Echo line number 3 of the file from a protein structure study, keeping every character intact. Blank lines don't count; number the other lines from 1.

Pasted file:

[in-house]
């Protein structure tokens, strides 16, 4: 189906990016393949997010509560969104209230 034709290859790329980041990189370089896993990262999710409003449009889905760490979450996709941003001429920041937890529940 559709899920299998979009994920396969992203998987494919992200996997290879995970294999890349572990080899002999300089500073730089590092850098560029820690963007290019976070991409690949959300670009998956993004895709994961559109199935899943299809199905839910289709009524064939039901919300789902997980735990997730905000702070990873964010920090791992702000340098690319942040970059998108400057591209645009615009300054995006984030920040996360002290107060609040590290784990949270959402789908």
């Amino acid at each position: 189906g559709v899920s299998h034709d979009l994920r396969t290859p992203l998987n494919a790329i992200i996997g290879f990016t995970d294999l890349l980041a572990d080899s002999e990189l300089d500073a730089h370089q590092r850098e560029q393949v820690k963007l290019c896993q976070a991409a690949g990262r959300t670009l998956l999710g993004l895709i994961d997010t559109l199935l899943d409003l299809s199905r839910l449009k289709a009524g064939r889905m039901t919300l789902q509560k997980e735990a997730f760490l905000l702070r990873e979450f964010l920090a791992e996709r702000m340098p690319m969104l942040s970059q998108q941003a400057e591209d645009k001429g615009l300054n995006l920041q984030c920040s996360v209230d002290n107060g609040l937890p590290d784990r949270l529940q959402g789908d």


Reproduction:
């Amino acid at each position: 189906g559709v899920s299998h034709d979009l994920r396969t290859p992203l998987n494919a790329i992200i996997g290879f990016t995970d294999l890349l980041a572990d080899s002999e990189l300089d500073a730089h370089q590092r850098e560029q393949v820690k963007l290019c896993q976070a991409a690949g990262r959300t670009l998956l999710g993004l895709i994961d997010t559109l199935l899943d409003l299809s199905r839910l449009k289709a009524g064939r889905m039901t919300l789902q509560k997980e735990a997730f760490l905000l702070r990873e979450f964010l920090a791992e996709r702000m340098p690319m969104l942040s970059q998108q941003a400057e591209d645009k001429g615009l300054n995006l920041q984030c920040s996360v209230d002290n107060g609040l937890p590290d784990r949270l529940q959402g789908d």